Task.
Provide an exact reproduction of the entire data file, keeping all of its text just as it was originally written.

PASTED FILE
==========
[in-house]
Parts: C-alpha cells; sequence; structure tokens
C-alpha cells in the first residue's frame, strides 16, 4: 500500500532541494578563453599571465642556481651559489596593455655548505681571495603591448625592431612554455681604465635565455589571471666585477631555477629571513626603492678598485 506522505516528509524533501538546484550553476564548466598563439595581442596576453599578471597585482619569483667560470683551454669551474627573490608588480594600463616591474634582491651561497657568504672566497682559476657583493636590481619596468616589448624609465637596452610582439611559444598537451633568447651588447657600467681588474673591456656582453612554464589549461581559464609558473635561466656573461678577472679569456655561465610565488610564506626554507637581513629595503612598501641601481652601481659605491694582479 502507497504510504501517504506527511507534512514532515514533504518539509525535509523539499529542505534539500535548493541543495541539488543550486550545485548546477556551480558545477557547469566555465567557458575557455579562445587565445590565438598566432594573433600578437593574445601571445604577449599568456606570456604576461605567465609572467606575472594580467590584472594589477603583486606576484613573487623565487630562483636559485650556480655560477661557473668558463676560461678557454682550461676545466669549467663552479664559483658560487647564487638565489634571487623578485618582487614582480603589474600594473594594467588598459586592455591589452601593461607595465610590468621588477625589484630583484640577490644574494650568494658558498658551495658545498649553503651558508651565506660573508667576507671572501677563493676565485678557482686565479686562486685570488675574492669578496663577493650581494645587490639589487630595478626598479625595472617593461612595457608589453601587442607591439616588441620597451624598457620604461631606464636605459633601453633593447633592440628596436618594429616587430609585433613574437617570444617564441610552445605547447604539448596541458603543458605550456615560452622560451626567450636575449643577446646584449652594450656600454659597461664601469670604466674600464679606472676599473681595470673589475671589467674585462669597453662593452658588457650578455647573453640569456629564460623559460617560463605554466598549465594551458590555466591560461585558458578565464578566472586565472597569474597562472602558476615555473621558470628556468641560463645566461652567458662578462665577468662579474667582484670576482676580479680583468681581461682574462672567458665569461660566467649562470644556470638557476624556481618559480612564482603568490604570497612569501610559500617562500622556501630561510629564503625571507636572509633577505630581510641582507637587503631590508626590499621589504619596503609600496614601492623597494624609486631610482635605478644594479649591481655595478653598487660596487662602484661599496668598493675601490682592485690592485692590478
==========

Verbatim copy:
[in-house]
Parts: C-alpha cells; sequence; structure tokens
C-alpha cells in the first residue's frame, strides 16, 4: 500500500532541494578563453599571465642556481651559489596593455655548505681571495603591448625592431612554455681604465635565455589571471666585477631555477629571513626603492678598485 506522505516528509524533501538546484550553476564548466598563439595581442596576453599578471597585482619569483667560470683551454669551474627573490608588480594600463616591474634582491651561497657568504672566497682559476657583493636590481619596468616589448624609465637596452610582439611559444598537451633568447651588447657600467681588474673591456656582453612554464589549461581559464609558473635561466656573461678577472679569456655561465610565488610564506626554507637581513629595503612598501641601481652601481659605491694582479 502507497504510504501517504506527511507534512514532515514533504518539509525535509523539499529542505534539500535548493541543495541539488543550486550545485548546477556551480558545477557547469566555465567557458575557455579562445587565445590565438598566432594573433600578437593574445601571445604577449599568456606570456604576461605567465609572467606575472594580467590584472594589477603583486606576484613573487623565487630562483636559485650556480655560477661557473668558463676560461678557454682550461676545466669549467663552479664559483658560487647564487638565489634571487623578485618582487614582480603589474600594473594594467588598459586592455591589452601593461607595465610590468621588477625589484630583484640577490644574494650568494658558498658551495658545498649553503651558508651565506660573508667576507671572501677563493676565485678557482686565479686562486685570488675574492669578496663577493650581494645587490639589487630595478626598479625595472617593461612595457608589453601587442607591439616588441620597451624598457620604461631606464636605459633601453633593447633592440628596436618594429616587430609585433613574437617570444617564441610552445605547447604539448596541458603543458605550456615560452622560451626567450636575449643577446646584449652594450656600454659597461664601469670604466674600464679606472676599473681595470673589475671589467674585462669597453662593452658588457650578455647573453640569456629564460623559460617560463605554466598549465594551458590555466591560461585558458578565464578566472586565472597569474597562472602558476615555473621558470628556468641560463645566461652567458662578462665577468662579474667582484670576482676580479680583468681581461682574462672567458665569461660566467649562470644556470638557476624556481618559480612564482603568490604570497612569501610559500617562500622556501630561510629564503625571507636572509633577505630581510641582507637587503631590508626590499621589504619596503609600496614601492623597494624609486631610482635605478644594479649591481655595478653598487660596487662602484661599496668598493675601490682592485690592485692590478